It’s mid-March, and the first real snow is falling.
I have learned to make a good fire since he left,
though I’m unsure how I’ll pay all the rent.
Still, this life is beautiful right down to the dog.
My daughter’s a pearl reflecting
all manner of light.
Flute player, meadow walker,
she disappears for days
into big blue books. Today in the sun
we kept busy with seeds, feeding all the little birds
in our gusty corner of the valley;
it was Finch TV till sunset.

One red-breasted specimen crashed
into our window at noon.
I brought him inside, held him two-handed
as his spirit landed back
in his brown body, and I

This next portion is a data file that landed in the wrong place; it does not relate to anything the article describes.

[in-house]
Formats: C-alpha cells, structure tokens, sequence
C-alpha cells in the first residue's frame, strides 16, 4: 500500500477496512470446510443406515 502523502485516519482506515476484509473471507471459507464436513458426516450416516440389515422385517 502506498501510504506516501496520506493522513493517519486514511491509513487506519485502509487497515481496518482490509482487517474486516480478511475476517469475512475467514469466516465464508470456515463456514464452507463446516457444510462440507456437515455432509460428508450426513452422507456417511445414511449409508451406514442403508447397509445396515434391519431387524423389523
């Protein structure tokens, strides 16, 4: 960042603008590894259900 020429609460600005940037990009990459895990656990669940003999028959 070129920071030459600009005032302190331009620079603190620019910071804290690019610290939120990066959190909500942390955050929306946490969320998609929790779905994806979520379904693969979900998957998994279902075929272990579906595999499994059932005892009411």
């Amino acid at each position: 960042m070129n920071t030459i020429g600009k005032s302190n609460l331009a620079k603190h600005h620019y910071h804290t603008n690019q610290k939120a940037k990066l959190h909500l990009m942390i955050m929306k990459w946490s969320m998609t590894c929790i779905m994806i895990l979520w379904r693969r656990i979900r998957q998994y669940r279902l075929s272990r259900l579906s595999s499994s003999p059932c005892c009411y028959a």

imagined cartoon stars
whirling in a halo round his trembling head.
He shat twice in my hand, blinking.
Back outside, he flew away audibly
and at a tilt toward some scattered seeds,
like a tiny, feathered jet plane.

O Creator of snowflakes, finches, and pearls,
I surrender. I wish to drift again
in your grace as a feather does: useful and light,
part of a miraculous wing.

If only I could pry out the pain and skip it,
frozen, across a dark lake
like a stone.